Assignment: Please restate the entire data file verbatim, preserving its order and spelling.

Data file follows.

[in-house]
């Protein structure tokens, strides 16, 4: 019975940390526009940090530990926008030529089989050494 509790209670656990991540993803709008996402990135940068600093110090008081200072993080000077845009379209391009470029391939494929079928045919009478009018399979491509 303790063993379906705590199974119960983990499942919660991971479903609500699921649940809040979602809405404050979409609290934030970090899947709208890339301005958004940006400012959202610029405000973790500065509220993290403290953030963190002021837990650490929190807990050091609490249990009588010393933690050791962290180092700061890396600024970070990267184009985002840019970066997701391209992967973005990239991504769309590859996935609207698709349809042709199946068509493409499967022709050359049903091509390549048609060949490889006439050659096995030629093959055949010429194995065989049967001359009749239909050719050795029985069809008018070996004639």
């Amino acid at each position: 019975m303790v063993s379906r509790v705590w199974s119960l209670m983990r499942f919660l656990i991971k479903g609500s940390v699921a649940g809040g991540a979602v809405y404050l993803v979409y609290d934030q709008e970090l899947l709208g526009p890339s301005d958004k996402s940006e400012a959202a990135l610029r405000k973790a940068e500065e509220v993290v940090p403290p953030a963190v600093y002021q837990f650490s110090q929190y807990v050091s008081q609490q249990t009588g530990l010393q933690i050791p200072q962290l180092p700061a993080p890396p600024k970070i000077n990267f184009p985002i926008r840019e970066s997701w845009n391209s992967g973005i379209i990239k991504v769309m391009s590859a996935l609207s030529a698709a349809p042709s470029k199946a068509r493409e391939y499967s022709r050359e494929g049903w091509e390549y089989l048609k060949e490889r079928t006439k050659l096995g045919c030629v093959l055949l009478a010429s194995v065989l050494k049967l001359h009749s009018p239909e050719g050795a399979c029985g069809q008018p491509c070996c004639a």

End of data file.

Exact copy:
[in-house]
């Protein structure tokens, strides 16, 4: 019975940390526009940090530990926008030529089989050494 509790209670656990991540993803709008996402990135940068600093110090008081200072993080000077845009379209391009470029391939494929079928045919009478009018399979491509 303790063993379906705590199974119960983990499942919660991971479903609500699921649940809040979602809405404050979409609290934030970090899947709208890339301005958004940006400012959202610029405000973790500065509220993290403290953030963190002021837990650490929190807990050091609490249990009588010393933690050791962290180092700061890396600024970070990267184009985002840019970066997701391209992967973005990239991504769309590859996935609207698709349809042709199946068509493409499967022709050359049903091509390549048609060949490889006439050659096995030629093959055949010429194995065989049967001359009749239909050719050795029985069809008018070996004639």
């Amino acid at each position: 019975m303790v063993s379906r509790v705590w199974s119960l209670m983990r499942f919660l656990i991971k479903g609500s940390v699921a649940g809040g991540a979602v809405y404050l993803v979409y609290d934030q709008e970090l899947l709208g526009p890339s301005d958004k996402s940006e400012a959202a990135l610029r405000k973790a940068e500065e509220v993290v940090p403290p953030a963190v600093y002021q837990f650490s110090q929190y807990v050091s008081q609490q249990t009588g530990l010393q933690i050791p200072q962290l180092p700061a993080p890396p600024k970070i000077n990267f184009p985002i926008r840019e970066s997701w845009n391209s992967g973005i379209i990239k991504v769309m391009s590859a996935l609207s030529a698709a349809p042709s470029k199946a068509r493409e391939y499967s022709r050359e494929g049903w091509e390549y089989l048609k060949e490889r079928t006439k050659l096995g045919c030629v093959l055949l009478a010429s194995v065989l050494k049967l001359h009749s009018p239909e050719g050795a399979c029985g069809q008018p491509c070996c004639a």